However successfully we may deceive or be deceived by ourselves or others, we cannot deceive Him. Adam and Eve tried it in Eden when they hid themselves amongst the trees of the garden. Saul tried it when he spared the best of the sheep and oxen of the Amalekites under the pretense of sacrificing them to God. Ananias and Sapphira tried it when they kept back part of the price of the land they sold. “Why hath Satan filled thine heart to lie to (deceive) the Holy Ghost? Thou hast not lied unto men, but unto God” (Acts 5:34).

Men try it every day. They have got it into their heads that God can be mocked. Because they can deceive their pastor, their employer, and their friends, they think they can deceive God. They put on false appearances; they use empty words; they perform unreal service; they make idle excuses; they indulge in all kinds of hypocrisy. But it is to no avail. God cannot be imposed upon. He sees the corruption inside the whited sepulchre.

You remember that in the parable of the sower some seeds fell among thorns, and the thorns sprang up and choked them. Our Master, expounding this parable, said: “He also that received seed among the thorns is he that heareth the word; and the care of this world, and the deceitfulness of riches) choke the word, and he becometh unfruitful” (Matthew 13:22). Who would have expected this result of the world or of riches? But it has been said that Christ never spoke of riches except in words of warning. We are not apt to regard riches in that light today. Men are trampling each other down in the pursuit of wealth. Be not deceived; he who sets his heart upon money is sowing to the flesh, and shall of the flesh reap corruption. “Adversity hath slain her thousands, but prosperity her tens of thousands.”

It has been noticed that there are more accidents in Switzerland in fine seasons than in stormy ones. People are apt to undertake expeditions that they would not take under less favorable conditions and they are less careful in their conduct. And so it is that moral and spiritual disaster usually overtakes men when they are off their guard, careless against temptation. They become proud and self-reliant in seasons of prosperity, whereas adversity drives them to the living God for guidance and comfort.

The Persians had an annual festival when they slew all the serpents and venomous creatures they could find; but then they allowed them to swarm as fast and freely as ever until the festival came around once more. It was poor policy. Sins, like serpents, breed quickly, and need to be constantly watched.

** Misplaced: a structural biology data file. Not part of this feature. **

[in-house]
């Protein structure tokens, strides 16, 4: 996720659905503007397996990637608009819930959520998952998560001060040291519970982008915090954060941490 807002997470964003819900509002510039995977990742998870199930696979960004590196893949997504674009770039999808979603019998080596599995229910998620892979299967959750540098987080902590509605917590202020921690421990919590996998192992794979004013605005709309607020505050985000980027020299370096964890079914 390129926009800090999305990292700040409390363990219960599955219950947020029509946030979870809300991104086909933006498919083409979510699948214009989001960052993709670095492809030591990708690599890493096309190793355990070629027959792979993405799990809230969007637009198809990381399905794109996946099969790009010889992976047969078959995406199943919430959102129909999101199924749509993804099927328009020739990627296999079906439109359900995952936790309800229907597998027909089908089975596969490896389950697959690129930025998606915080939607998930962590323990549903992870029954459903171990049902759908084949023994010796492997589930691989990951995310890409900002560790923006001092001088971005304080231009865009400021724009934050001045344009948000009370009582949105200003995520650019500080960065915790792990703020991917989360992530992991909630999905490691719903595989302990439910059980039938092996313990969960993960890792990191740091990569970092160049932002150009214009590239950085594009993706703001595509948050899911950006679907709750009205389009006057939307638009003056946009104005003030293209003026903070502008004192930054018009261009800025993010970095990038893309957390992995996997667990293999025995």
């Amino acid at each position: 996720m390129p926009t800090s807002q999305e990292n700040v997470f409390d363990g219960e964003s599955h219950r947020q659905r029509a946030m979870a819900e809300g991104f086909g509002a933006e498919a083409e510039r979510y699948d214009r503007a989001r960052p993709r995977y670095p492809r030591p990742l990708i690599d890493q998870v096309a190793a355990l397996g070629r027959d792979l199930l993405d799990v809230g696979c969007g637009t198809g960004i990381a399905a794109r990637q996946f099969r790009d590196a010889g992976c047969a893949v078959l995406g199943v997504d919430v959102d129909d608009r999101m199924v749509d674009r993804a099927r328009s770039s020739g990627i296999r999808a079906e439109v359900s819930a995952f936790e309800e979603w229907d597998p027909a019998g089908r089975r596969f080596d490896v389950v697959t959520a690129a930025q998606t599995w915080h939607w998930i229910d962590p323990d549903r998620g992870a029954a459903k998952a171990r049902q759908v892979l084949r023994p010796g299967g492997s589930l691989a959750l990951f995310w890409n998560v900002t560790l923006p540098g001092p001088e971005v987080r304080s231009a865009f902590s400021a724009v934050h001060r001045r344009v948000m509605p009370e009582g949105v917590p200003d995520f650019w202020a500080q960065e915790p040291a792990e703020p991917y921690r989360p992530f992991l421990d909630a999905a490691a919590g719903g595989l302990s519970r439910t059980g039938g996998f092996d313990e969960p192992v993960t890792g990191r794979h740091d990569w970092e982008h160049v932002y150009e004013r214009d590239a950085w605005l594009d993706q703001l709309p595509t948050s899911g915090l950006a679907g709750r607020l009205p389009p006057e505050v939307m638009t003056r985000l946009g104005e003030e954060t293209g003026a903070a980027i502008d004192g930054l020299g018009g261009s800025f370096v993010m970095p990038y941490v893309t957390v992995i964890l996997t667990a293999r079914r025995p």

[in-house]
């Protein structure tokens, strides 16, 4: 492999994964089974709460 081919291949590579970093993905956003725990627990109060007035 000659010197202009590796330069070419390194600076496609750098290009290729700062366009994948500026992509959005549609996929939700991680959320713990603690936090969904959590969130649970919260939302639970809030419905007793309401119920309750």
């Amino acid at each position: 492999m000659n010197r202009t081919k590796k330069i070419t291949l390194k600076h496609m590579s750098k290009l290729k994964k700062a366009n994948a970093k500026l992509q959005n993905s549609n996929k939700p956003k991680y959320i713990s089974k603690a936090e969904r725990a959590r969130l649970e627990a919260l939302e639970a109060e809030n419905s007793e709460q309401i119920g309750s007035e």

We ought to watch on every side. Many a man has fallen at the very point where he thought he was safest. The meekness of Moses has passed into a proverb. Yet he lost the Promised Land because he allowed the children of Israel to provoke him, and he acted unadvisedly. Peter was the most zealous and defiant of the disciples, bold and outspoken; yet he degenerated for a short time into a sneaking coward, afraid of a maid.

There is an old fable that a doe that had but one eye used to graze near the sea; and in order to be safe, she kept her blind eye toward the water, from which side she expected no danger, while with the good eye she watched the country. Some men, perceiving this, took a boat and came upon her from the sea and shot her. With her dying breath, she said: “Oh, hard fate! That I should receive my death’ wound from that side whence I expected no harm, and be safe in that part where I looked for most danger.”

Let danger and need drive you closer to God. He never slumbers or, sleeps, and in His keeping you will be safe. Seize hold of Him in prayer. “Watch and pray” (Matthew 26:41).

Christianity is not responsible for the deception that exists among its professing disciples. The illustration has been used before that you might just as reasonably hold the Cunard company responsible for the suicide of a passenger who jumps into the sea, from one of their vessels. Had the person remained on the vessel, he would have been safe; and had the disciple remained true to his principles, he would never have turned out a hypocrite. Was anybody ever more severe in denouncing hypocrisy than Christ? Do you want to know the reason why, every now and then, the church is scandalized by the exposure of some leading church member or Sunday school superintendent? It is not his Christianity but his lack of it. Some secret sin has been eating at the heart of the tree, and in a critical moment it is blown down and its rottenness revealed.

It is impossible for the deception to last forever. Lincoln had a saying that you may be able to deceive all the people some of the time, and some of the people all of the time, but you will not be able to deceive all the people all the time. Death will uncover the deception, if it has not been detected sooner; and the unfortunate victim will stand in the presence of a God Who cannot be mocked.

One of nine children, Dwight n Lyman Moody was born February 5, 1837, in Northfield, Massachusetts. Because of his widowed mother’s limited income, he went to work when he was 13, and by the age of 19 he was a salesman in Chicago, The turning point of his life was a visit by his Sunday school teacher in the shoe store where he was working. His life was never the same after he surrendered it wholly to his Lord and Saviour.

In 1860, Moody dropped business life to become a lay preacher and made it a practice to speak to at least one person every day about his soul. As an evangelist, Moody traveled throughout Great Britain and the United States, Called the “General” by his co-workers, he founded an orphanage, two schools, a publishing house, and the Moody Bible Institute. He remains an example of what the Lord can accomplish with a yielded man.

This message was published in Faith for the Family, September / October 1974. It is republished here by permission.